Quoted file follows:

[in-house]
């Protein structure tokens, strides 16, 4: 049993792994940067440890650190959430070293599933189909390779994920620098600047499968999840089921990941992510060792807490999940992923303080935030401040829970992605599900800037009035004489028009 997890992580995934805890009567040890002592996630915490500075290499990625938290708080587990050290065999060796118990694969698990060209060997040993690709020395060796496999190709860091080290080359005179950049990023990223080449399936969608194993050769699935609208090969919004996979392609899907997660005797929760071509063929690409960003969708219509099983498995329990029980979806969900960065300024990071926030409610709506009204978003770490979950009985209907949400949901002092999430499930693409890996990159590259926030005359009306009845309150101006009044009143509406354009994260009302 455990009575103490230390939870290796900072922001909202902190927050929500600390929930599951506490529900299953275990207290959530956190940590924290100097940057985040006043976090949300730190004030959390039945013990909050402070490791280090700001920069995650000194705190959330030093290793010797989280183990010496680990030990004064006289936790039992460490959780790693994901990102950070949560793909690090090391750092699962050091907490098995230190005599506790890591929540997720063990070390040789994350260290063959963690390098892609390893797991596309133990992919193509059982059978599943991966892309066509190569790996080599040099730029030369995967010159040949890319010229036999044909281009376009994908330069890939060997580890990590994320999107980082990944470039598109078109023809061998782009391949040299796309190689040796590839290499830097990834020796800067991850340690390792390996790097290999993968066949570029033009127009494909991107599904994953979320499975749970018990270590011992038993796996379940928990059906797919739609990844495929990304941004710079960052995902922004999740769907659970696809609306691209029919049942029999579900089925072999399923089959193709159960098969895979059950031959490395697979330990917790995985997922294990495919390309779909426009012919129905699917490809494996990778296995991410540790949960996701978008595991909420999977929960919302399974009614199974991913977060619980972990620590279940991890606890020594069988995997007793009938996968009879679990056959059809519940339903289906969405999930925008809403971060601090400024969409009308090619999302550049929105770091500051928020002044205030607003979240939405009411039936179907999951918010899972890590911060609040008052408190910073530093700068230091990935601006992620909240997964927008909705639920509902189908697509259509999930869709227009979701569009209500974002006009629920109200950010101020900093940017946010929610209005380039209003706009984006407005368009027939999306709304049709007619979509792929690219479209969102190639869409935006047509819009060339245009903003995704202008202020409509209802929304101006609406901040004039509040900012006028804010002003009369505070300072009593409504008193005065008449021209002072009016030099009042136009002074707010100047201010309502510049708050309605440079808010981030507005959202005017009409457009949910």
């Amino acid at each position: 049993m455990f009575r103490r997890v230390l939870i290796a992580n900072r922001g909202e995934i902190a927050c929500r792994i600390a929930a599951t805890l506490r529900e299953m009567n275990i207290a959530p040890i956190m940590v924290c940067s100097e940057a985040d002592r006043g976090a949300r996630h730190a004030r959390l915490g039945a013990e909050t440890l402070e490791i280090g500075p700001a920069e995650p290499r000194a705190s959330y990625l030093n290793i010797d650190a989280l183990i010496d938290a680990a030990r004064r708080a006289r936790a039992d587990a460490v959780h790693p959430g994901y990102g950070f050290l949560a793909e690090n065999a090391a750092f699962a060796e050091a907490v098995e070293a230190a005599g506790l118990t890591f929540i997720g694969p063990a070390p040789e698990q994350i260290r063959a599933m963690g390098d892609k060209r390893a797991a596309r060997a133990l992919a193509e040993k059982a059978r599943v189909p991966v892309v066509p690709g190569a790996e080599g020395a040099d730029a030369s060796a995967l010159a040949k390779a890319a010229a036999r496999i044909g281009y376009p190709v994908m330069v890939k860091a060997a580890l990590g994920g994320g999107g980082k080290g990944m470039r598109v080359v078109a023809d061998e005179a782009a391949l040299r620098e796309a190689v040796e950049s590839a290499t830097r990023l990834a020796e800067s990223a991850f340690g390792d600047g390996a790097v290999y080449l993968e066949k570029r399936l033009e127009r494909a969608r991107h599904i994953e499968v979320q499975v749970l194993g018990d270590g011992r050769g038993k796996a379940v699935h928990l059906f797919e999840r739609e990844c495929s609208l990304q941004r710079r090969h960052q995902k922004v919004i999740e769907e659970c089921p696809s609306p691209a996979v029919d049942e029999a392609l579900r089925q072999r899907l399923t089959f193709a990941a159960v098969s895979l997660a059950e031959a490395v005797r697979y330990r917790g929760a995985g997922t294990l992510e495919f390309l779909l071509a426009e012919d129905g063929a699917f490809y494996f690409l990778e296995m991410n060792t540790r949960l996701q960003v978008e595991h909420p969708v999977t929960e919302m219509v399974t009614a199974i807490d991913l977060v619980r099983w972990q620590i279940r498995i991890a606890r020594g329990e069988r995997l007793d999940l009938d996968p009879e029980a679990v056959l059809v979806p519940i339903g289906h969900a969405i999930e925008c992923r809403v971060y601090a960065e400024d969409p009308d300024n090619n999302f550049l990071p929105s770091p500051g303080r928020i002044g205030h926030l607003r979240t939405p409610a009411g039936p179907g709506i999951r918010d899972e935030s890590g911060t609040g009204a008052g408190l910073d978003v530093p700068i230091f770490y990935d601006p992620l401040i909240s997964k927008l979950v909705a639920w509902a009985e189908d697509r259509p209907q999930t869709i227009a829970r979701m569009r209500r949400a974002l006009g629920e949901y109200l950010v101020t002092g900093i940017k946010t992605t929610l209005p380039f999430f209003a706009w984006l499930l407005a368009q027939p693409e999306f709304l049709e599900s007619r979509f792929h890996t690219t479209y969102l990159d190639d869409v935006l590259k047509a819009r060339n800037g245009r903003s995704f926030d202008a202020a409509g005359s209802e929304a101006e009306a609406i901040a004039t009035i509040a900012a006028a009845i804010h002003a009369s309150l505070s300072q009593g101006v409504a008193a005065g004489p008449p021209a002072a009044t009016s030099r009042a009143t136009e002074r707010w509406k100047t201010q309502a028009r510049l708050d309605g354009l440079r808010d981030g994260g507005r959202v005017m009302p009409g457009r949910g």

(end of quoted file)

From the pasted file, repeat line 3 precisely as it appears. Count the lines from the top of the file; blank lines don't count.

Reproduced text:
């Amino acid at each position: 049993m455990f009575r103490r997890v230390l939870i290796a992580n900072r922001g909202e995934i902190a927050c929500r792994i600390a929930a599951t805890l506490r529900e299953m009567n275990i207290a959530p040890i956190m940590v924290c940067s100097e940057a985040d002592r006043g976090a949300r996630h730190a004030r959390l915490g039945a013990e909050t440890l402070e490791i280090g500075p700001a920069e995650p290499r000194a705190s959330y990625l030093n290793i010797d650190a989280l183990i010496d938290a680990a030990r004064r708080a006289r936790a039992d587990a460490v959780h790693p959430g994901y990102g950070f050290l949560a793909e690090n065999a090391a750092f699962a060796e050091a907490v098995e070293a230190a005599g506790l118990t890591f929540i997720g694969p063990a070390p040789e698990q994350i260290r063959a599933m963690g390098d892609k060209r390893a797991a596309r060997a133990l992919a193509e040993k059982a059978r599943v189909p991966v892309v066509p690709g190569a790996e080599g020395a040099d730029a030369s060796a995967l010159a040949k390779a890319a010229a036999r496999i044909g281009y376009p190709v994908m330069v890939k860091a060997a580890l990590g994920g994320g999107g980082k080290g990944m470039r598109v080359v078109a023809d061998e005179a782009a391949l040299r620098e796309a190689v040796e950049s590839a290499t830097r990023l990834a020796e800067s990223a991850f340690g390792d600047g390996a790097v290999y080449l993968e066949k570029r399936l033009e127009r494909a969608r991107h599904i994953e499968v979320q499975v749970l194993g018990d270590g011992r050769g038993k796996a379940v699935h928990l059906f797919e999840r739609e990844c495929s609208l990304q941004r710079r090969h960052q995902k922004v919004i999740e769907e659970c089921p696809s609306p691209a996979v029919d049942e029999a392609l579900r089925q072999r899907l399923t089959f193709a990941a159960v098969s895979l997660a059950e031959a490395v005797r697979y330990r917790g929760a995985g997922t294990l992510e495919f390309l779909l071509a426009e012919d129905g063929a699917f490809y494996f690409l990778e296995m991410n060792t540790r949960l996701q960003v978008e595991h909420p969708v999977t929960e919302m219509v399974t009614a199974i807490d991913l977060v619980r099983w972990q620590i279940r498995i991890a606890r020594g329990e069988r995997l007793d999940l009938d996968p009879e029980a679990v056959l059809v979806p519940i339903g289906h969900a969405i999930e925008c992923r809403v971060y601090a960065e400024d969409p009308d300024n090619n999302f550049l990071p929105s770091p500051g303080r928020i002044g205030h926030l607003r979240t939405p409610a009411g039936p179907g709506i999951r918010d899972e935030s890590g911060t609040g009204a008052g408190l910073d978003v530093p700068i230091f770490y990935d601006p992620l401040i909240s997964k927008l979950v909705a639920w509902a009985e189908d697509r259509p209907q999930t869709i227009a829970r979701m569009r209500r949400a974002l006009g629920e949901y109200l950010v101020t002092g900093i940017k946010t992605t929610l209005p380039f999430f209003a706009w984006l499930l407005a368009q027939p693409e999306f709304l049709e599900s007619r979509f792929h890996t690219t479209y969102l990159d190639d869409v935006l590259k047509a819009r060339n800037g245009r903003s995704f926030d202008a202020a409509g005359s209802e929304a101006e009306a609406i901040a004039t009035i509040a900012a006028a009845i804010h002003a009369s309150l505070s300072q009593g101006v409504a008193a005065g004489p008449p021209a002072a009044t009016s030099r009042a009143t136009e002074r707010w509406k100047t201010q309502a028009r510049l708050d309605g354009l440079r808010d981030g994260g507005r959202v005017m009302p009409g457009r949910g």